Again, a post on Acottagebythesea with commentary.
Many of my friends fall into the ‘spiritual but not religious’ category. If they attend church they go to the Unitarian church (my church for 15 years). Many were brought up Christian but have either wandered away or made a conscious decision not to affiliate as Christian. They are loving, caring, giving people, believing, they might say, in a ‘higher being;’ that say that we are all on the same path, wanting the same things. I won’t argue with that, but for me, having walked the ‘spiritual but not religious’ path, I know that I am in different and better place as a Christian than when I was human being trying to do the right thing. It’s all about humility and I can’t get that on my own. Believe me, I’ve tried.
It was a challenge to talk about my faith but I’m glad I did. Here’s how it went.
The other day I had lunch with a group of long-time friends. The six of us get together every three of four months, and lately we’ve developed the ritual of checking-in. Around the table we go, one by one telling what’s going on in our lives. Although we keep in touch individually, this communal forum offers a venue for a more public, on the-record-account, thus making our group time together sacred.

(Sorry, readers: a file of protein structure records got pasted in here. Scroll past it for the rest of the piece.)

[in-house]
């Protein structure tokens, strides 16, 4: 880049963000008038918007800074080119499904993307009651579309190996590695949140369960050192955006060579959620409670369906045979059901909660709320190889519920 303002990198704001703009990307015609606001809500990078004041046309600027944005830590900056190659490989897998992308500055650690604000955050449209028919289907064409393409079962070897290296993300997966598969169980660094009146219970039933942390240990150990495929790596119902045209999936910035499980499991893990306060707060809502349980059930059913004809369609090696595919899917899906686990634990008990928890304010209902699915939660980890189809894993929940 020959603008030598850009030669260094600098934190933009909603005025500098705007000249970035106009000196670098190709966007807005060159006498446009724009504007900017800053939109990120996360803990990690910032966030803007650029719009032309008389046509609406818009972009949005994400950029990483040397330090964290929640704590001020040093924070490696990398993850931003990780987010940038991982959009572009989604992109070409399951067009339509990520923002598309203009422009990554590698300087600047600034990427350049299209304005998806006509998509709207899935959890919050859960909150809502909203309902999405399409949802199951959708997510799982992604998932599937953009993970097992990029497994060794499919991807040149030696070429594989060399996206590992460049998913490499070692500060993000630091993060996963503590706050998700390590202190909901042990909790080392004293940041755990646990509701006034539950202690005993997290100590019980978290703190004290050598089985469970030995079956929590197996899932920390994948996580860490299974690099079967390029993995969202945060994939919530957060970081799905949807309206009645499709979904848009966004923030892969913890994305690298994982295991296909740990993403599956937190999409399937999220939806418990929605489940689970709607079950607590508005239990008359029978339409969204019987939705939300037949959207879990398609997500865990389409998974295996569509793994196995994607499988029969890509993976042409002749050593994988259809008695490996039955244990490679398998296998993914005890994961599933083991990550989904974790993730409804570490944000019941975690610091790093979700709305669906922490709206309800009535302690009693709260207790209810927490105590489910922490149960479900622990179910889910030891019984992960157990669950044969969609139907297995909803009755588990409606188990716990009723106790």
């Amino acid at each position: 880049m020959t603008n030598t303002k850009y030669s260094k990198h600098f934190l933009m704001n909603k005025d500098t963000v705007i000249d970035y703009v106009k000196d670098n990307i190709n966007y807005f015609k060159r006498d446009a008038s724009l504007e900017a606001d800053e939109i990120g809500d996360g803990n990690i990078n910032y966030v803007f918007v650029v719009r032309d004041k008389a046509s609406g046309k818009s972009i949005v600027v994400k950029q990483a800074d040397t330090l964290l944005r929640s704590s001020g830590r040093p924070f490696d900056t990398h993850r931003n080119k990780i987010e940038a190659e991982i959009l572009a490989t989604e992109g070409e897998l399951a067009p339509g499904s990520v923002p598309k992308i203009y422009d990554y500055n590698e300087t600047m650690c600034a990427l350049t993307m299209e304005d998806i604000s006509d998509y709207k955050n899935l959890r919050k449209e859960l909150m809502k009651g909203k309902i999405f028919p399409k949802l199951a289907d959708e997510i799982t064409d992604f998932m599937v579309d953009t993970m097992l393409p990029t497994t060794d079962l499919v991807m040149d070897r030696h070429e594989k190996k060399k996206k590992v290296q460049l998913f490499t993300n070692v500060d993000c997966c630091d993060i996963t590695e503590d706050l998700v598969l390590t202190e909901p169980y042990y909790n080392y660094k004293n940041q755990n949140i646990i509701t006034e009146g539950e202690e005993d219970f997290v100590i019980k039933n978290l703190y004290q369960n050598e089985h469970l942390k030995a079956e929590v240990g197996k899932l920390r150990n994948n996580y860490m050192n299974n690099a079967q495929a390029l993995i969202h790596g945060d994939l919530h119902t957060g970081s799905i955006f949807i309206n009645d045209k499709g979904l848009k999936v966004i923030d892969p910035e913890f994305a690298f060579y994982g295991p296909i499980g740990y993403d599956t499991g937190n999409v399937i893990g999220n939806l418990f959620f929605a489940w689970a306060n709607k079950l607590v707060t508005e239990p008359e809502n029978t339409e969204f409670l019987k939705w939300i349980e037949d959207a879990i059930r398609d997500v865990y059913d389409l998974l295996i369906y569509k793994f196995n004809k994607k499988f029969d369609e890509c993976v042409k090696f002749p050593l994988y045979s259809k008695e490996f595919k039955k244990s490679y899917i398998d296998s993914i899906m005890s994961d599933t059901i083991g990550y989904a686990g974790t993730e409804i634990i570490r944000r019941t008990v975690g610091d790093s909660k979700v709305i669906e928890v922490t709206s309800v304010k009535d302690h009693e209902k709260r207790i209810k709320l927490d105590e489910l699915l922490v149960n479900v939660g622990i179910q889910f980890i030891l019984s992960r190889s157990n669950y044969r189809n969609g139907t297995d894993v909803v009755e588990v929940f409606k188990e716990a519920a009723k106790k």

Knowing there would be a formal check-in, I found myself planning ahead what I wanted to say. I gave an update on the doings of my family, and then albeit awkwardly, I talked about how important my faith is to me, not just as a way to do nice things for others, but as the only way I know to be humble. I mentioned that I grapple with my white privilege; that being a good person on my own isn’t enough; and that my faith leads me to confront judgments, critiques, pride, impatience, and arrogance that keep me from being humble. In other words, I can’t be humble all by myself on my own doing. AND, I desperately need humility because it the only way of being that leads me to peace.
To my surprise I ended by saying, “I believe that right now in my life I am supposed to pray for people.”
I still can't believe I blurted that out. Notice, I didn't say that I was called to pray. In thinking about it, I wonder if that proclamation was one of the most important thing I've said out loud? Certainly the most powerful, if not to them, at least to myself.